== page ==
After the approval of the Pfizer vaccine for kids 12 and up last week, we had another rush for vaccine appointments. After the big waves of adults who were savvy enough to find vaccine appointments, things had been slowing down. Everyone likes to blame the “Vaccine Hesitant” or “Anti-Vaxxers” for why numbers of vaccinations were dropping, but the situation is more complicated than that. Yes, some are COVID skeptics, others don’t trust the medical system or the political system, others are waiting to see how it goes with people they know, others wait for full approval, not just emergency use. Some feel they don’t need it since they already had COVID-19, even though the vaccines can still prevent re-infection with a new variant.
But many are worried about the cost. Not just for the vaccine, which should be free, but the time cost. They may work long hours for low pay, finding time to look for a vaccine is a challenge, not to mention the time it takes to go to an appointment or wait in line. Then add in the real worries about side effects that may put them out of work for a day or more, you can start to understand why many are not vaccinated yet. Especially with a two dose vaccine. Many don’t understand the system, can’t read or may not speak English, maybe they are homeless. For them, getting a vaccine can seem out of reach, if not impossible. I have had trouble helping some of my patients find a vaccine, since we are not giving it in my building. They are dependent on public transportation, not wanting to take a long bus ride and then wait in line in a crowd. They felt too vulnerable and exposed.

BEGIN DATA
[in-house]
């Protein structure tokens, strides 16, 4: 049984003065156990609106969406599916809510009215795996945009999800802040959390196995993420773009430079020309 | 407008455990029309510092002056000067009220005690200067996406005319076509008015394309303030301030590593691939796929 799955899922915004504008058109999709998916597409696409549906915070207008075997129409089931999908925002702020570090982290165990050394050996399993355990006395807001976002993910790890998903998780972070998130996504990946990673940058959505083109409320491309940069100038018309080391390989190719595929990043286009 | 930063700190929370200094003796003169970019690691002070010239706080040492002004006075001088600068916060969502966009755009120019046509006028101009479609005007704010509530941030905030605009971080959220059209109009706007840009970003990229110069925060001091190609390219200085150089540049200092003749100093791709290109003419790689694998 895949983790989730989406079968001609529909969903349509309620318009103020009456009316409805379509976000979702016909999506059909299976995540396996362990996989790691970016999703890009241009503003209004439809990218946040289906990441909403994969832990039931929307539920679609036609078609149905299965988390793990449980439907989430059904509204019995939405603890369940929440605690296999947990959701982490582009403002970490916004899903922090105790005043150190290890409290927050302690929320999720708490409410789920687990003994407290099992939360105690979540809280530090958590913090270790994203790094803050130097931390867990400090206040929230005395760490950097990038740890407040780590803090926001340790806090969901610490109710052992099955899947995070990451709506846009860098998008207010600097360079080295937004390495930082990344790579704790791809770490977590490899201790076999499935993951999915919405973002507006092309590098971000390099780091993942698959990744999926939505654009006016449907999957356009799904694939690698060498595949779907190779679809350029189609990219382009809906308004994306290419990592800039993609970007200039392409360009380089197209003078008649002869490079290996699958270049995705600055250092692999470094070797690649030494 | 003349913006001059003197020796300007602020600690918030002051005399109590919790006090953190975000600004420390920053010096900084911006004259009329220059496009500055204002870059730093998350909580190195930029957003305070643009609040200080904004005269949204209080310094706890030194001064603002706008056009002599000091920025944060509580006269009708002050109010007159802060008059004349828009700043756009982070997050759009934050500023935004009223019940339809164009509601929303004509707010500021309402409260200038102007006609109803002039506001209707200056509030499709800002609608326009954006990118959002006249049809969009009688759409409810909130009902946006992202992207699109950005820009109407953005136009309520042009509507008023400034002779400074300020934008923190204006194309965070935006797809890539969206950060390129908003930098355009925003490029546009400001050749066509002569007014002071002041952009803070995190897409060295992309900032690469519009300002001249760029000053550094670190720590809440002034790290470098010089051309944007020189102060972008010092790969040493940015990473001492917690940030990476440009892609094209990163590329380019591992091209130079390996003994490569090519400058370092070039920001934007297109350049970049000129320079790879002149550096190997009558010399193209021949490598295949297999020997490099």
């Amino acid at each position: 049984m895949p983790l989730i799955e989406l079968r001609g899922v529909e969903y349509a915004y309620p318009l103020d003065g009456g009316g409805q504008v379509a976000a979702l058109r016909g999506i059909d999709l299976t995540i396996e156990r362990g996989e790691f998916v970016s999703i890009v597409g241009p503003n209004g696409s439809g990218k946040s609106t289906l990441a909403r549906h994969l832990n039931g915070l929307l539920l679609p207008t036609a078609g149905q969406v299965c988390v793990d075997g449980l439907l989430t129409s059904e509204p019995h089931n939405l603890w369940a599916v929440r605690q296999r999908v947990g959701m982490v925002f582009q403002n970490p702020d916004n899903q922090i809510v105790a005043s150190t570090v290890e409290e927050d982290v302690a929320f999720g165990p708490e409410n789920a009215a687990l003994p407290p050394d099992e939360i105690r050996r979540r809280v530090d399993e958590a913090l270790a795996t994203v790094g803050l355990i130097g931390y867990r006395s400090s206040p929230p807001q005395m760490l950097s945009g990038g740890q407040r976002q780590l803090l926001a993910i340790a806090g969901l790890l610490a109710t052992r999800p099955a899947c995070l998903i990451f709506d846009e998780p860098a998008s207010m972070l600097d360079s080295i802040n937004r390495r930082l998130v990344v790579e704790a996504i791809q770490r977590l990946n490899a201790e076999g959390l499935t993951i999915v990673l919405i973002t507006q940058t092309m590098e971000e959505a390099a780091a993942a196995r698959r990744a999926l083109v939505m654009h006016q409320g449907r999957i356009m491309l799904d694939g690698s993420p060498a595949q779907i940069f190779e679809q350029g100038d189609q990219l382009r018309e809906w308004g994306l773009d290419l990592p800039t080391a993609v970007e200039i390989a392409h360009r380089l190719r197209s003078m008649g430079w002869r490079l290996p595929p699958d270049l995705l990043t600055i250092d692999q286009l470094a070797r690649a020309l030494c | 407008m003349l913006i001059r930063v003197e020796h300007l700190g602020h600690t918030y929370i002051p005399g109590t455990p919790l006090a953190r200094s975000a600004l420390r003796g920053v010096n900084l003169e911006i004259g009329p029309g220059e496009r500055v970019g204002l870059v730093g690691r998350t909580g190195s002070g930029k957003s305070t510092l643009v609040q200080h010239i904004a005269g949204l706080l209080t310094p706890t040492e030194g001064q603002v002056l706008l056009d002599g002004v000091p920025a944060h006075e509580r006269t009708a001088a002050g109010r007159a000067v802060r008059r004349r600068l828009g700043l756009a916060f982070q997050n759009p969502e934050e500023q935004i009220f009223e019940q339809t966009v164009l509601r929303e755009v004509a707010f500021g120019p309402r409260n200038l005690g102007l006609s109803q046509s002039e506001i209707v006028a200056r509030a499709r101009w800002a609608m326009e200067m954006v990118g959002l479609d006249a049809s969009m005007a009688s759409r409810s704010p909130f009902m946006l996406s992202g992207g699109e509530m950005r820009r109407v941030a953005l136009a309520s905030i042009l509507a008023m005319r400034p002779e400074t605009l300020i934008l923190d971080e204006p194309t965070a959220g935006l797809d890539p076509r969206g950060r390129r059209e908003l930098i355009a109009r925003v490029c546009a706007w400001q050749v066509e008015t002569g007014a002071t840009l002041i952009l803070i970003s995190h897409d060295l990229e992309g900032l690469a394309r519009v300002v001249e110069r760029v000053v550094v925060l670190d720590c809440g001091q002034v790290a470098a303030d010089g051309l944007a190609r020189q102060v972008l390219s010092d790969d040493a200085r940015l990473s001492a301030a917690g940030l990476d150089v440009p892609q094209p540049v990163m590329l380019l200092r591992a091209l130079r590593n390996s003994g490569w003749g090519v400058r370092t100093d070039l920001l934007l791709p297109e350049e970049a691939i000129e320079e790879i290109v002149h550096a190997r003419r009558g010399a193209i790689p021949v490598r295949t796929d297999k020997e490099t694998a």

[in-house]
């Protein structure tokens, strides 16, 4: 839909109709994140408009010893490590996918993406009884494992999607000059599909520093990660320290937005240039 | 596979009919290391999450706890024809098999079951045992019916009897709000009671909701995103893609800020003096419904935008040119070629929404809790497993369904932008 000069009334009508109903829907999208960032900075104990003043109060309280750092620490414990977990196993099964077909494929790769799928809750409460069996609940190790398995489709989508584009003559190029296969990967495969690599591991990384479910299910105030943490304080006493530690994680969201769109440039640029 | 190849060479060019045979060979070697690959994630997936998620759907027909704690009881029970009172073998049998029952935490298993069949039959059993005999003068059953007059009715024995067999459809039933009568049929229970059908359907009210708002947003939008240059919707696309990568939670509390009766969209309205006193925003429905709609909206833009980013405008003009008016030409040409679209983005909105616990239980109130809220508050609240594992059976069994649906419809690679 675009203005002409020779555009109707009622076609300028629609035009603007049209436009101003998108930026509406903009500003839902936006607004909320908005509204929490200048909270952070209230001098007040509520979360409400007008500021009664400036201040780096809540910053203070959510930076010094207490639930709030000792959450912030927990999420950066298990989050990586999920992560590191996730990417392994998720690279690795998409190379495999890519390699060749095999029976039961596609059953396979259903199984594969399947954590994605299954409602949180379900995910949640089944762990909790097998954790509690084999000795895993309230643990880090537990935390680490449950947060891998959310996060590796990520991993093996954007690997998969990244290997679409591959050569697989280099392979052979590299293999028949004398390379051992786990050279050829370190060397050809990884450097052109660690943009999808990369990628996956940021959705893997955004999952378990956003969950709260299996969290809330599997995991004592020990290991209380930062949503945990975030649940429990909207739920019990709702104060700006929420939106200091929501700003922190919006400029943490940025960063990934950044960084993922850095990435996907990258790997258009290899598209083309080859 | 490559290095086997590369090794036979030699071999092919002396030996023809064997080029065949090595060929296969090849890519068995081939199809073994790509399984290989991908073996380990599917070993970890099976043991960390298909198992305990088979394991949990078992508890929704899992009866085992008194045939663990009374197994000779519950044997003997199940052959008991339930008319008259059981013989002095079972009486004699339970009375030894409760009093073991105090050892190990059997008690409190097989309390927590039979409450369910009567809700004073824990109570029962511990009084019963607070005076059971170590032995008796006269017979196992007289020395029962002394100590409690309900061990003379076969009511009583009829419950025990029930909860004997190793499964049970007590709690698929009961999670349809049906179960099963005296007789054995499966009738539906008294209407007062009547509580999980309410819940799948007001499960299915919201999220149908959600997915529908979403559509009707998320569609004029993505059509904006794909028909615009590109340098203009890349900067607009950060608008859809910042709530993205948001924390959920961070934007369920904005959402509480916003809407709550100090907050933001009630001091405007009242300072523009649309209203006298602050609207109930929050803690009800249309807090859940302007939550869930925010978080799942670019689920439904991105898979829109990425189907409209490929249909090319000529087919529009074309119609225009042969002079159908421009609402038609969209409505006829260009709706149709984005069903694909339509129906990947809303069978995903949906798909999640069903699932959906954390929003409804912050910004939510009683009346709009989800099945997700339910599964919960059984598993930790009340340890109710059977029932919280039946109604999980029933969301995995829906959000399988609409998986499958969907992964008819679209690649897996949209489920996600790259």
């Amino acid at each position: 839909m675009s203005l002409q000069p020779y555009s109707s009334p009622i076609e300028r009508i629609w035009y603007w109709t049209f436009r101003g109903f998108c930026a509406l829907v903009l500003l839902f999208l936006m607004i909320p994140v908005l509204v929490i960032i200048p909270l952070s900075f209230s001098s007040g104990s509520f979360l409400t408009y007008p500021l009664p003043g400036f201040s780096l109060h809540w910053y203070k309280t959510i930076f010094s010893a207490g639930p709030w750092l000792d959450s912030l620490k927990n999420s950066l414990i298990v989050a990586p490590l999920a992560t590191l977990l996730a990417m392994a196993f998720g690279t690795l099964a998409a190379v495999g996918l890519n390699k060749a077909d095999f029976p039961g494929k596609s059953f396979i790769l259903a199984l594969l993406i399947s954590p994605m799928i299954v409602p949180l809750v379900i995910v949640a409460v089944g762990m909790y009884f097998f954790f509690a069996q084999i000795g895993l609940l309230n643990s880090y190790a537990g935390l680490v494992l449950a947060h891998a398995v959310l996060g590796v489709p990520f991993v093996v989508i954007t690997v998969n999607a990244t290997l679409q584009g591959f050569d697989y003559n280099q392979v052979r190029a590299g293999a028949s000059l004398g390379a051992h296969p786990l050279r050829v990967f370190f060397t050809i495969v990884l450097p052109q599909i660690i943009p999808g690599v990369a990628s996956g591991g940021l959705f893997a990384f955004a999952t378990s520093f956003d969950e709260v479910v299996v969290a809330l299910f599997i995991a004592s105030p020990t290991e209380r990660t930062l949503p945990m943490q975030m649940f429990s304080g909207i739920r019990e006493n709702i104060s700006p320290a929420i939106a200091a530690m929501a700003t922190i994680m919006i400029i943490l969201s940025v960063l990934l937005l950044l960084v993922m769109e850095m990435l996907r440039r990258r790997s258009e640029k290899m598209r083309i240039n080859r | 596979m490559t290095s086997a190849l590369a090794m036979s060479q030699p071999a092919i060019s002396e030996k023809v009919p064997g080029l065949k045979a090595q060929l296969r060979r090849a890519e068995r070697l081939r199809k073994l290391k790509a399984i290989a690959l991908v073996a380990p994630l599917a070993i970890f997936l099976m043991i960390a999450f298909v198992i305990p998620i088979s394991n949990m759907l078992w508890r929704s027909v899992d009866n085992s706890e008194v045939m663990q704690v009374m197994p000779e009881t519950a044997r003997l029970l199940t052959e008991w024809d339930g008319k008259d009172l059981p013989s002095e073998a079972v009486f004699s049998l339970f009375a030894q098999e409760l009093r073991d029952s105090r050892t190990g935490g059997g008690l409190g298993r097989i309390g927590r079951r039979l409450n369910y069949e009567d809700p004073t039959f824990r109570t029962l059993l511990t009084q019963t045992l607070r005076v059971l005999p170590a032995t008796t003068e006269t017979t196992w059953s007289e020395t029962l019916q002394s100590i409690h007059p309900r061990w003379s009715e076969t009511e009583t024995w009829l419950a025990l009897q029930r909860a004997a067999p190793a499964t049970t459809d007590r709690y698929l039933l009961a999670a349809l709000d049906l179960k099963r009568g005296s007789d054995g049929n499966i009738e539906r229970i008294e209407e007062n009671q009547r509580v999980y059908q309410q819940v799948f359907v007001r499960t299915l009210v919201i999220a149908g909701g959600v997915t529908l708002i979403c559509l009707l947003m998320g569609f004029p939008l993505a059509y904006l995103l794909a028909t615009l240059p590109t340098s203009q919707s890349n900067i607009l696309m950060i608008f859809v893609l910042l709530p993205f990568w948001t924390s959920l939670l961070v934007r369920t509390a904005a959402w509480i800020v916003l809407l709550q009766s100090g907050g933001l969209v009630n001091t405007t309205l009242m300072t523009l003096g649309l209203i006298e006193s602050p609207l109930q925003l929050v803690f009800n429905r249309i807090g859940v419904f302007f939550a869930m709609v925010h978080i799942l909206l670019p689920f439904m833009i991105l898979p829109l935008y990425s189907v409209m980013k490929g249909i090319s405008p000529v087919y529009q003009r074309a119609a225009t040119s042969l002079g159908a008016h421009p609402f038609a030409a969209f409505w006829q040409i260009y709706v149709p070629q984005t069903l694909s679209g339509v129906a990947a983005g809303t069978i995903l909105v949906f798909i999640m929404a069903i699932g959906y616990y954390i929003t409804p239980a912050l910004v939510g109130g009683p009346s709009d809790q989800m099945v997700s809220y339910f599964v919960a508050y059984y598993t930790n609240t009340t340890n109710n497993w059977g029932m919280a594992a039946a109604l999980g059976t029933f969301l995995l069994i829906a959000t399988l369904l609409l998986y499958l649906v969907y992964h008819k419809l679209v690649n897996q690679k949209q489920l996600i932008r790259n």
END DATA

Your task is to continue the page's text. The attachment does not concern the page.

Creative outreach is being done though. The firefighters in Seattle are doing popups all over town, no appointment needed. Some of my vulnerable patients got theirs that way, such a relief. You can get yours this week at a pop up in my neighborhood given by our local fire station at a pub. Get your jab and a pint too, (of beer or ice cream!) after going to the Phinney Garage sale first.
The easier we make it for people to get their jabs the better. One reason the J&J is popular is because it is a one and done deal. My worry about the areas where the rates are lower was also expressed in the New York Times article about the vulnerable not being vaccinated. Those areas with low rates of vaccinations will be vulnerable to continued outbreaks and since they are not protected, more serious illness and death.
If you know of people you can help, please do. Things are looking up, the sun is shining, tunes are being played again, songs are being sung, and hugs are going around.
Wash your hands, cover your nose, when needed, keep safe six in crowded areas.
And finally, my caveat is that this is my experience and my opinions, which are subject to change as more information is available, and not related to the organization I work for. Thanks for reading.